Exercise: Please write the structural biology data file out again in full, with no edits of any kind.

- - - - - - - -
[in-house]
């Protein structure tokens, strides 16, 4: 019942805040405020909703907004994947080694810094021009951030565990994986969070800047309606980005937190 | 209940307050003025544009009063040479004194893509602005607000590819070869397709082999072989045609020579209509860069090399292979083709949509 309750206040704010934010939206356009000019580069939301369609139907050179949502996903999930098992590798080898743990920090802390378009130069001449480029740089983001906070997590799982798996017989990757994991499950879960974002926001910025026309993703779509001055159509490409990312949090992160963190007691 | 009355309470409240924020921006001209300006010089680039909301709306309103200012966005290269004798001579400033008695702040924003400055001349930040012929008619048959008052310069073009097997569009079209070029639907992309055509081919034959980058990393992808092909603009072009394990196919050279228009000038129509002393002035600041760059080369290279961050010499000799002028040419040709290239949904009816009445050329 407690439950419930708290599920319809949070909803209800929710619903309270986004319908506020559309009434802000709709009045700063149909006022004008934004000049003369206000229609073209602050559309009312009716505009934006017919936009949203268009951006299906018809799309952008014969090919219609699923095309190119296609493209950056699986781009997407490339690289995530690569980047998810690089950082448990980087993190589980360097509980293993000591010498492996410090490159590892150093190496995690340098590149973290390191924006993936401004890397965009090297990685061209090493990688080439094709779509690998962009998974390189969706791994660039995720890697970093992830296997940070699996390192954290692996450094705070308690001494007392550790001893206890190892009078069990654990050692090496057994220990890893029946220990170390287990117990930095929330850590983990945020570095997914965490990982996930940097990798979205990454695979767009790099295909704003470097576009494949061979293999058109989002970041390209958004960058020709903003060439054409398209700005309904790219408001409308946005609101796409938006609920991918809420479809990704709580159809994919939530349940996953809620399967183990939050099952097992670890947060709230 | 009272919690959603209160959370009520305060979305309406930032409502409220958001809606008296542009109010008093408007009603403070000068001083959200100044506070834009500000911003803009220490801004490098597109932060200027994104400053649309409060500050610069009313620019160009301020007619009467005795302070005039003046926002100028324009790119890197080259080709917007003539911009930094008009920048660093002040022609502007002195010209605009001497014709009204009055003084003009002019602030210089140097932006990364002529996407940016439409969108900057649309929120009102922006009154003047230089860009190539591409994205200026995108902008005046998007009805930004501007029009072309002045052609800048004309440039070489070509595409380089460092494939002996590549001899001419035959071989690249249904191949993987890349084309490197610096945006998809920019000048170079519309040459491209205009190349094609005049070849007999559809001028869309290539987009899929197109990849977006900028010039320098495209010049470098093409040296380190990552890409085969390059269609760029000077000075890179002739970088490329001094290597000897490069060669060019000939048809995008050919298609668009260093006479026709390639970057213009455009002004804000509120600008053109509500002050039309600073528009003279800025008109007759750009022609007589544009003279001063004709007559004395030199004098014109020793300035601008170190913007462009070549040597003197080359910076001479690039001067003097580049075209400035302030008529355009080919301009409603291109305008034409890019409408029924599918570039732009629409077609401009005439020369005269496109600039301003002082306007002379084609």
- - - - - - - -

[in-house]
């Protein structure tokens, strides 16, 4: 019942805040405020909703907004994947080694810094021009951030565990994986969070800047309606980005937190 | 209940307050003025544009009063040479004194893509602005607000590819070869397709082999072989045609020579209509860069090399292979083709949509 309750206040704010934010939206356009000019580069939301369609139907050179949502996903999930098992590798080898743990920090802390378009130069001449480029740089983001906070997590799982798996017989990757994991499950879960974002926001910025026309993703779509001055159509490409990312949090992160963190007691 | 009355309470409240924020921006001209300006010089680039909301709306309103200012966005290269004798001579400033008695702040924003400055001349930040012929008619048959008052310069073009097997569009079209070029639907992309055509081919034959980058990393992808092909603009072009394990196919050279228009000038129509002393002035600041760059080369290279961050010499000799002028040419040709290239949904009816009445050329 407690439950419930708290599920319809949070909803209800929710619903309270986004319908506020559309009434802000709709009045700063149909006022004008934004000049003369206000229609073209602050559309009312009716505009934006017919936009949203268009951006299906018809799309952008014969090919219609699923095309190119296609493209950056699986781009997407490339690289995530690569980047998810690089950082448990980087993190589980360097509980293993000591010498492996410090490159590892150093190496995690340098590149973290390191924006993936401004890397965009090297990685061209090493990688080439094709779509690998962009998974390189969706791994660039995720890697970093992830296997940070699996390192954290692996450094705070308690001494007392550790001893206890190892009078069990654990050692090496057994220990890893029946220990170390287990117990930095929330850590983990945020570095997914965490990982996930940097990798979205990454695979767009790099295909704003470097576009494949061979293999058109989002970041390209958004960058020709903003060439054409398209700005309904790219408001409308946005609101796409938006609920991918809420479809990704709580159809994919939530349940996953809620399967183990939050099952097992670890947060709230 | 009272919690959603209160959370009520305060979305309406930032409502409220958001809606008296542009109010008093408007009603403070000068001083959200100044506070834009500000911003803009220490801004490098597109932060200027994104400053649309409060500050610069009313620019160009301020007619009467005795302070005039003046926002100028324009790119890197080259080709917007003539911009930094008009920048660093002040022609502007002195010209605009001497014709009204009055003084003009002019602030210089140097932006990364002529996407940016439409969108900057649309929120009102922006009154003047230089860009190539591409994205200026995108902008005046998007009805930004501007029009072309002045052609800048004309440039070489070509595409380089460092494939002996590549001899001419035959071989690249249904191949993987890349084309490197610096945006998809920019000048170079519309040459491209205009190349094609005049070849007999559809001028869309290539987009899929197109990849977006900028010039320098495209010049470098093409040296380190990552890409085969390059269609760029000077000075890179002739970088490329001094290597000897490069060669060019000939048809995008050919298609668009260093006479026709390639970057213009455009002004804000509120600008053109509500002050039309600073528009003279800025008109007759750009022609007589544009003279001063004709007559004395030199004098014109020793300035601008170190913007462009070549040597003197080359910076001479690039001067003097580049075209400035302030008529355009080919301009409603291109305008034409890019409408029924599918570039732009629409077609401009005439020369005269496109600039301003002082306007002379084609």